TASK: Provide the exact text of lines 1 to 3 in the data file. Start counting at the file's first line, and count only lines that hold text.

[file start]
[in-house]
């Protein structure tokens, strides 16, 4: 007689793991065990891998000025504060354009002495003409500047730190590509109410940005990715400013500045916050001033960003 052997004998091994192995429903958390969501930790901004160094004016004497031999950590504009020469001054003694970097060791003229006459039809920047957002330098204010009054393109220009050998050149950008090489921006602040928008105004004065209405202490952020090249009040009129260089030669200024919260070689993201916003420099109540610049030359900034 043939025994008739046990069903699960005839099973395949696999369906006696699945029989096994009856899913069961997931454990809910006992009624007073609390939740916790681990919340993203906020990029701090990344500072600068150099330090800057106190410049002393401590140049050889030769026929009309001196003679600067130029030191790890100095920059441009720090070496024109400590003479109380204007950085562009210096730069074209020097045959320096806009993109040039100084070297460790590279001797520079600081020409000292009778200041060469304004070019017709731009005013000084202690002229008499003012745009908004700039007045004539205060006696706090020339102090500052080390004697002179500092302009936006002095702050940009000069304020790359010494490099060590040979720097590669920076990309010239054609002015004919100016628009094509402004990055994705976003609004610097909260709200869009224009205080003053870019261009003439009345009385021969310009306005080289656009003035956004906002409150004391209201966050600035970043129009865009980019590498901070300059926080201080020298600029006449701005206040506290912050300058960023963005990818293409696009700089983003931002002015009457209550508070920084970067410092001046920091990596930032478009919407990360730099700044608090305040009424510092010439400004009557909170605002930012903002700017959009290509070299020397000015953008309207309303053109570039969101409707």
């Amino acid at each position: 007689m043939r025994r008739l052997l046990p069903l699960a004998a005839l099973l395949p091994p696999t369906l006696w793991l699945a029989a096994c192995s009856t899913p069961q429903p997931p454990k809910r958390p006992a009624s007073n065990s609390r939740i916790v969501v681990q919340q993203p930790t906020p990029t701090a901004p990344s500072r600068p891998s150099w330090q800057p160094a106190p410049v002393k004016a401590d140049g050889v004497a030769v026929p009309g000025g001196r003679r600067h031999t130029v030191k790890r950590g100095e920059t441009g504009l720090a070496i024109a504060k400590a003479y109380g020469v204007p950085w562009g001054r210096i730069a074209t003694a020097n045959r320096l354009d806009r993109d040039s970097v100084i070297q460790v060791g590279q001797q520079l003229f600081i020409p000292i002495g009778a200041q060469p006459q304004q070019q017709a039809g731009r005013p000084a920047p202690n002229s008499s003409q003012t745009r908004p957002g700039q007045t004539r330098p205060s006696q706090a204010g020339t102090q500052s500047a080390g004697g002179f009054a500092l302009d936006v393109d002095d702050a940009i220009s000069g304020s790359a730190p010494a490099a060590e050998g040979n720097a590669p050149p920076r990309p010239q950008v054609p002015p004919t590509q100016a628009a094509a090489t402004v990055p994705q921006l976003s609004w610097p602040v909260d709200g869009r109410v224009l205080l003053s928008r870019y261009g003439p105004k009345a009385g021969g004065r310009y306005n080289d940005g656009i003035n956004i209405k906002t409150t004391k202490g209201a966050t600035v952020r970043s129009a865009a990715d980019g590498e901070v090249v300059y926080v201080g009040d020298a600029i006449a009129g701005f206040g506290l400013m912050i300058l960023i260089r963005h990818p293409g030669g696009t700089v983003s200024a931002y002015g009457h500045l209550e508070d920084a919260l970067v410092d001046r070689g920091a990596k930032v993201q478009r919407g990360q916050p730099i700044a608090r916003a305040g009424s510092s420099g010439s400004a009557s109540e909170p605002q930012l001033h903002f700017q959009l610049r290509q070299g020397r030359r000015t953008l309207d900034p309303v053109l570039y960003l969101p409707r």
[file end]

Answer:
[in-house]
């Protein structure tokens, strides 16, 4: 007689793991065990891998000025504060354009002495003409500047730190590509109410940005990715400013500045916050001033960003 052997004998091994192995429903958390969501930790901004160094004016004497031999950590504009020469001054003694970097060791003229006459039809920047957002330098204010009054393109220009050998050149950008090489921006602040928008105004004065209405202490952020090249009040009129260089030669200024919260070689993201916003420099109540610049030359900034 043939025994008739046990069903699960005839099973395949696999369906006696699945029989096994009856899913069961997931454990809910006992009624007073609390939740916790681990919340993203906020990029701090990344500072600068150099330090800057106190410049002393401590140049050889030769026929009309001196003679600067130029030191790890100095920059441009720090070496024109400590003479109380204007950085562009210096730069074209020097045959320096806009993109040039100084070297460790590279001797520079600081020409000292009778200041060469304004070019017709731009005013000084202690002229008499003012745009908004700039007045004539205060006696706090020339102090500052080390004697002179500092302009936006002095702050940009000069304020790359010494490099060590040979720097590669920076990309010239054609002015004919100016628009094509402004990055994705976003609004610097909260709200869009224009205080003053870019261009003439009345009385021969310009306005080289656009003035956004906002409150004391209201966050600035970043129009865009980019590498901070300059926080201080020298600029006449701005206040506290912050300058960023963005990818293409696009700089983003931002002015009457209550508070920084970067410092001046920091990596930032478009919407990360730099700044608090305040009424510092010439400004009557909170605002930012903002700017959009290509070299020397000015953008309207309303053109570039969101409707």
């Amino acid at each position: 007689m043939r025994r008739l052997l046990p069903l699960a004998a005839l099973l395949p091994p696999t369906l006696w793991l699945a029989a096994c192995s009856t899913p069961q429903p997931p454990k809910r958390p006992a009624s007073n065990s609390r939740i916790v969501v681990q919340q993203p930790t906020p990029t701090a901004p990344s500072r600068p891998s150099w330090q800057p160094a106190p410049v002393k004016a401590d140049g050889v004497a030769v026929p009309g000025g001196r003679r600067h031999t130029v030191k790890r950590g100095e920059t441009g504009l720090a070496i024109a504060k400590a003479y109380g020469v204007p950085w562009g001054r210096i730069a074209t003694a020097n045959r320096l354009d806009r993109d040039s970097v100084i070297q460790v060791g590279q001797q520079l003229f600081i020409p000292i002495g009778a200041q060469p006459q304004q070019q017709a039809g731009r005013p000084a920047p202690n002229s008499s003409q003012t745009r908004p957002g700039q007045t004539r330098p205060s006696q706090a204010g020339t102090q500052s500047a080390g004697g002179f009054a500092l302009d936006v393109d002095d702050a940009i220009s000069g304020s790359a730190p010494a490099a060590e050998g040979n720097a590669p050149p920076r990309p010239q950008v054609p002015p004919t590509q100016a628009a094509a090489t402004v990055p994705q921006l976003s609004w610097p602040v909260d709200g869009r109410v224009l205080l003053s928008r870019y261009g003439p105004k009345a009385g021969g004065r310009y306005n080289d940005g656009i003035n956004i209405k906002t409150t004391k202490g209201a966050t600035v952020r970043s129009a865009a990715d980019g590498e901070v090249v300059y926080v201080g009040d020298a600029i006449a009129g701005f206040g506290l400013m912050i300058l960023i260089r963005h990818p293409g030669g696009t700089v983003s200024a931002y002015g009457h500045l209550e508070d920084a919260l970067v410092d001046r070689g920091a990596k930032v993201q478009r919407g990360q916050p730099i700044a608090r916003a305040g009424s510092s420099g010439s400004a009557s109540e909170p605002q930012l001033h903002f700017q959009l610049r290509q070299g020397r030359r000015t953008l309207d900034p309303v053109l570039y960003l969101p409707r």